Roots Music Roundup: Brian Vollmer – Hannah Glavor and the Family Band – Levi Fuller and the Library
Brian Vollmer – Old Time Music Party
2013. Patuxent Records.
The title says it all here, really. Young East Coast fiddler/banjo player Brian Vollmer just picks the hell out of a bunch of great Southern old-time tunes. Honestly, was there really a point where we worried that this music wouldn’t get passed on? Seems like my generation and younger have fallen hard for old-time music, and I think most of that comes from a desire for community and connection that goes far beyond the digital flickers of Facebook and Twitter. I know that’s what got me into old-time; I just wanted to be part of these great all-night jams! A native of Washington DC/Baltimore, Vollmer’s spent 10 years living in and around Asheville, North Carolina, picking up tunes from friends in the area before moving to Ithaca, where he’s currently roommates with Rosie Newton (her album’s covered just above!). I imagine the two of them probably shared “Lost Goose”, a Clyde Davenport tune that appears on both albums. Vollmer actually learned it at Davenport’s house, but Davenport got the tune from Dick Burnett of the truly amazing 78rpm-era duo Burnett and Rutherford. Damn it’s a great tune. Kudos to Vollmer and Newton for their excellent taste! Other tune highlights on the album include French Carpenter’s creepy-ass version of “Elzik’s Farewell,” a bombastic cover of the Roan Mountain Hilltopper’s “Birchfield’s Sally Ann,” and the intriguing tune “The Green Door,” which I’d never heard before. On the one-sheet for the album, they talk about how “this album is a tribute to anyone who has ever caroused until the break of dawn.” Amen, brother. Amen.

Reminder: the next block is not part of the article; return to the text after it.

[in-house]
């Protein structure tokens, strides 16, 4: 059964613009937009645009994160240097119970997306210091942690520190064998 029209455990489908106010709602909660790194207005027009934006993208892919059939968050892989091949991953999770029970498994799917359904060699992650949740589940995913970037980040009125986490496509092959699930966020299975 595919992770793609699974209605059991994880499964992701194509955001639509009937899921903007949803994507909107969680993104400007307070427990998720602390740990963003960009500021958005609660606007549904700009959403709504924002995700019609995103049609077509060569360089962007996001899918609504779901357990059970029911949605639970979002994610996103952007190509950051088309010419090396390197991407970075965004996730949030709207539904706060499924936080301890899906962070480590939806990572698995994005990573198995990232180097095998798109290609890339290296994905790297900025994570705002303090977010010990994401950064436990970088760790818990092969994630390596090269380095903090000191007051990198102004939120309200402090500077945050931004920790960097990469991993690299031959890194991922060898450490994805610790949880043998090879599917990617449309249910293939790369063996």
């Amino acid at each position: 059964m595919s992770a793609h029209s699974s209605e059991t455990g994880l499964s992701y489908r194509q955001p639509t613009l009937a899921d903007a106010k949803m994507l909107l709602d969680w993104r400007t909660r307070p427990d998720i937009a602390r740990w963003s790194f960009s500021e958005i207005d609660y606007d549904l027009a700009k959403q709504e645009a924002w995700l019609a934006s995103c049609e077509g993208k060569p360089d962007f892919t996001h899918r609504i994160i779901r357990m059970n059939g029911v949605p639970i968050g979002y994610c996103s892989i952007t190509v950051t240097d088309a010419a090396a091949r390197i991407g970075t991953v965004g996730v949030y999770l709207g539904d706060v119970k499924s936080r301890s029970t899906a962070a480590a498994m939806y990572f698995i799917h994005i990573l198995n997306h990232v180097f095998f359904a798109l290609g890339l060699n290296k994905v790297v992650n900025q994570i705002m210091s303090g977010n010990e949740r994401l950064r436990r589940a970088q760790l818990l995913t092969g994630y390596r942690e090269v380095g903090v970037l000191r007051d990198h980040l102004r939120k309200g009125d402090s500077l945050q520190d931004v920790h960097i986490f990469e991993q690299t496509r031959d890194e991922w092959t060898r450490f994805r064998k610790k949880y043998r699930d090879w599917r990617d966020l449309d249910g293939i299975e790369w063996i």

Brian Vollmer: Lost Goose
Hannah Glavor and the Family Band – Halcyon EP
I recently saw Hannah Glavor and the Family Band (spoiler alert: actual family band!) perform live at the beautiful Fremont Abbey in Seattle, opening up for Alela Diane, and her music completely impressed me. Her songs are beautiful and atmospheric, but what impressed me was that each note was so carefully considered. She has a powerful songcraft, in the most literal sense of the word. Each song sounds exactly hand-crafted, built in her Portland home, and tested extensively among her family before being brought forth to the crowd. There aren’t too many artists these days who can do this, and I think it’s really a blend of a natural performer and a master craftsman. Halcyon is Hannah’s recent EP, released early this year, and it’s just about perfect for a rainy Northwest night like the one I’m writing this in.
Hannah Glavor: Kingfisher
LISTEN to the whole EP on Bandcamp!
Levi Fuller & The Library – Social Music EP
Levi Fuller is a well known fella around Seattle’s indie scene. A blogger for KEXP (where he chronicles the strange DJ comments pasted to old LPs), and a community organizer (his Ball of Wax compilations have involved hundreds of musicians and are far-reaching documents of many different NW sounds), Fuller is tied into many musical scenes in Seattle and beyond. His newest release with his band, The Library, is a short but sweet look at the music of Harry Smith’s Anthology of American Folk Music (plus a song from his buddies The Foghorns). Levi Fuller should know the music of Harry Smith’s Anthology (I’ve written about this before HERE). After all, every year he and Greg Vandy (and me too, actually) organize a tribute to the anthology, drawing from an eclectic array of NW artists. What’s surprising here is how sensitive he is to the music. He covers the songs here– “John The Revelator,” “Dry Bones,” “Since I Laid My Burden Down”– in such a way that he manages to tap into the wild heart of each one. His band is electric, and the music drives like a hammer, but this isn’t some indie hipster covering old folk music. Levi gets what made these songs special in the first place, and the joy here is hearing his understanding come forth through a different musical palette. Another surprise? His great cover of local band The Foghorns’ (no relation to Foghorn Stringband) song “80 Proof,” a bleak song about alcoholism that’s near perfectly written.
Levi Fuller & the Library: 80 Proof